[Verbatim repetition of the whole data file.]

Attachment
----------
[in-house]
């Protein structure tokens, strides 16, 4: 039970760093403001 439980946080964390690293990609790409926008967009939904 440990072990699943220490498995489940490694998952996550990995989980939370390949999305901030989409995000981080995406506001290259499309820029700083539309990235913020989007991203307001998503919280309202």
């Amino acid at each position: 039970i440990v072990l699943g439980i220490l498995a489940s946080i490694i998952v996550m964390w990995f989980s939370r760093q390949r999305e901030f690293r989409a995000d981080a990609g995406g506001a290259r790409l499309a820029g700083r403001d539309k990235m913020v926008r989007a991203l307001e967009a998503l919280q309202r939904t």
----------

[in-house]
């Protein structure tokens, strides 16, 4: 039970760093403001 439980946080964390690293990609790409926008967009939904 440990072990699943220490498995489940490694998952996550990995989980939370390949999305901030989409995000981080995406506001290259499309820029700083539309990235913020989007991203307001998503919280309202």
């Amino acid at each position: 039970i440990v072990l699943g439980i220490l498995a489940s946080i490694i998952v996550m964390w990995f989980s939370r760093q390949r999305e901030f690293r989409a995000d981080a990609g995406g506001a290259r790409l499309a820029g700083r403001d539309k990235m913020v926008r989007a991203l307001e967009a998503l919280q309202r939904t």